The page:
8. Chlorine dioxide disinfection requires maintenance of a residual throughout the contact period. Conventional amperometric titration systems should be used to monitor chlorine dioxide residuals and, with some modifications, should be used to control the residual and generation of chlorine dioxide. Operator exposure to ClO2 shall be minimized. Adequate ventilation shall be provided in areas where ClO2 is generated and where concentrated mixtures of ClO2 are sampled and tested. As ClO2 to ambient air mixtures containing 10% or more ClO2 are potentially explosive and highly corrosive, provisions shall be made to prevent this occurrence.

C. Electrolytic oxidants. Electrolytic processes produce a mixed group of oxidants consisting of ozone, hydrogen peroxide and chlorine constituents. This process is typically monitored and controlled by the chlorine residual level in the wastewater effluent. All electrolytic oxidant processes should be evaluated under the provisions for conventional disinfection of wastewater in accordance with this chapter. The department will evaluate the development of these methods of disinfection and the approval of this process will be handled on a case-by-case basis in accordance with the provisions of this chapter.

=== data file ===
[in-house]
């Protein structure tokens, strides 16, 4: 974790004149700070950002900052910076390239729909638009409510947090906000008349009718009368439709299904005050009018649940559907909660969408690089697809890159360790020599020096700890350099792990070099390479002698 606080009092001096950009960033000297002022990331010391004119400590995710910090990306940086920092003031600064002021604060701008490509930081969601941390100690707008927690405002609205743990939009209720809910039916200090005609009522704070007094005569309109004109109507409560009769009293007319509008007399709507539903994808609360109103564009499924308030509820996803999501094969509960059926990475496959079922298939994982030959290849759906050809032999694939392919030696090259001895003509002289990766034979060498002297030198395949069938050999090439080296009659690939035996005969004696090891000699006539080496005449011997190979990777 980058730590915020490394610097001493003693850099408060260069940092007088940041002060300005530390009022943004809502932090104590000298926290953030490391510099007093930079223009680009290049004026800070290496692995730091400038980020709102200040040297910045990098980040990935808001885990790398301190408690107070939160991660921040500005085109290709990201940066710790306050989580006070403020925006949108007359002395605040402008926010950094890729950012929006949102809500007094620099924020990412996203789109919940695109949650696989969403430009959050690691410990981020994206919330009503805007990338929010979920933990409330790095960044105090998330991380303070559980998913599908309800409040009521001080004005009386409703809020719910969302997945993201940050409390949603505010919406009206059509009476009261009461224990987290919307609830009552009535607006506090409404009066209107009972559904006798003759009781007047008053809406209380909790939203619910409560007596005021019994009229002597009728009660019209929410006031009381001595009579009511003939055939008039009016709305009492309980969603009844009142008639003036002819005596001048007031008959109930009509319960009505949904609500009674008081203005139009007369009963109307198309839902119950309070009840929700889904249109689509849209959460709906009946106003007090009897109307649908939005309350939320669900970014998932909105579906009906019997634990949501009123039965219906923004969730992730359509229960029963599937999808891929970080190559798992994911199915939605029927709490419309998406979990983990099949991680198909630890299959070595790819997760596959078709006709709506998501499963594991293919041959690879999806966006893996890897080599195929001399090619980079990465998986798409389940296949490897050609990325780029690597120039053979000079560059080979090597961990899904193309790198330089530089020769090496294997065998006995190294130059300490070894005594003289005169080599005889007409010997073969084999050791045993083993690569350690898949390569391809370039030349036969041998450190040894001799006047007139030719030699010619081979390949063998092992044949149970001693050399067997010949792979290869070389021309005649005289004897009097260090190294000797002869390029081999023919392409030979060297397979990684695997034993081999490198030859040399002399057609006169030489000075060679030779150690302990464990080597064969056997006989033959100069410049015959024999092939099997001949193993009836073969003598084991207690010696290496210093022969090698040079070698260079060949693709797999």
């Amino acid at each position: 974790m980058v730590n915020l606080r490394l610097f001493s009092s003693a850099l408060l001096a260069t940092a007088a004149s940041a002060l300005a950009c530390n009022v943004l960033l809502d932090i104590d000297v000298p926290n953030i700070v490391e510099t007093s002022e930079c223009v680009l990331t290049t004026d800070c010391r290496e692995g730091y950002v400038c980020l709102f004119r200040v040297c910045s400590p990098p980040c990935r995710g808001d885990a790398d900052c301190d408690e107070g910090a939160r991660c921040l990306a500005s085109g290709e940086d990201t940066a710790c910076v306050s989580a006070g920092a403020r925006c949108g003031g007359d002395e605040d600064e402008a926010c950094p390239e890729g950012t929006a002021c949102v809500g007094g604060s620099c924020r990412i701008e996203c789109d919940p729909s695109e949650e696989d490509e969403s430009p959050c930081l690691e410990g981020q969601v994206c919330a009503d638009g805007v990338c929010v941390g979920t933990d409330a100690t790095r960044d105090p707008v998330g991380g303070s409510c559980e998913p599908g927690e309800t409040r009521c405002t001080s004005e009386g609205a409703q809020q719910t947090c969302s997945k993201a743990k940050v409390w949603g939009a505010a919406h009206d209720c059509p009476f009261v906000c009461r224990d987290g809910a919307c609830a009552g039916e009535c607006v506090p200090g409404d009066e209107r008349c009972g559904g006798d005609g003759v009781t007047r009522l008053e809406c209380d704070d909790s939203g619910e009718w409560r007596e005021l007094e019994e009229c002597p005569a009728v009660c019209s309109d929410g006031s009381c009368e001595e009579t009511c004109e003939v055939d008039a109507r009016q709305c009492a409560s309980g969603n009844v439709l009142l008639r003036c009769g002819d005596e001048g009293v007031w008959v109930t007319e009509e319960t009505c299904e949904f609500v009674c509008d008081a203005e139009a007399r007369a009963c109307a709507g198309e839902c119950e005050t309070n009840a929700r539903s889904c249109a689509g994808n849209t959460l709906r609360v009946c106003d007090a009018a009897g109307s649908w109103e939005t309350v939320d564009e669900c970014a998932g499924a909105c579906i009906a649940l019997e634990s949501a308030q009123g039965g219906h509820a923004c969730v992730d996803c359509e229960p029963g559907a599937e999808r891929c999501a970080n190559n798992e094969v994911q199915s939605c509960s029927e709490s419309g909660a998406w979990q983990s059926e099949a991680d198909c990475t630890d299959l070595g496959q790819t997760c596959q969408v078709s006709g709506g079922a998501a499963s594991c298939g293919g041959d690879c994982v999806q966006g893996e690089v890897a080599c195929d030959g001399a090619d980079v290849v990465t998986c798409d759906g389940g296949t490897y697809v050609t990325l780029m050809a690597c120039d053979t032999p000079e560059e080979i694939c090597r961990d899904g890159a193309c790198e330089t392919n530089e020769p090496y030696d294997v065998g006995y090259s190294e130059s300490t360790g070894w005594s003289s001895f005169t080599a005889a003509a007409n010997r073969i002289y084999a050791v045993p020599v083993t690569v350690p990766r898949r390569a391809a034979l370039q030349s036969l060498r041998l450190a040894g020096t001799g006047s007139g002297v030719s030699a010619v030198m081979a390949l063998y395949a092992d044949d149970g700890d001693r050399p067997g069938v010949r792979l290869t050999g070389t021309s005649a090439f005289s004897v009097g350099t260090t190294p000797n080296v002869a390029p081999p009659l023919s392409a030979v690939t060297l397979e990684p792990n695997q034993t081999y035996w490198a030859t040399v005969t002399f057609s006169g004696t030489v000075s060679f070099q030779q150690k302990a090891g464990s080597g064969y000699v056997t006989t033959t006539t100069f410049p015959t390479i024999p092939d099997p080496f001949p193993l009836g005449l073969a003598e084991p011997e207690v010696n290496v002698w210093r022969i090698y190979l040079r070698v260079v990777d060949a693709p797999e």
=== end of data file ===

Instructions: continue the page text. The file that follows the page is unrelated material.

Statutory Authority

§ 62.1-44.19 of the Code of Virginia.

Historical Notes

Former 12VAC5-581-850 derived from Volume 18, Issue 10, eff. February 27, 2002; amended and adopted as 9VAC25-790-790, Virginia Register Volume 20, Issue 09, eff. February 12, 2004.

Website addresses provided in the Virginia Administrative Code to documents incorporated by reference are for the reader's convenience only, may not necessarily be active or current, and should not be relied upon. To ensure the information incorporated by reference is accurate, the reader is encouraged to use the source document described in the regulation.

As a service to the public, the Virginia Administrative Code is provided online by the Virginia General Assembly. We are unable to answer legal questions or respond to requests for legal advice, including application of law to specific fact. To understand and protect your legal rights, you should consult an attorney.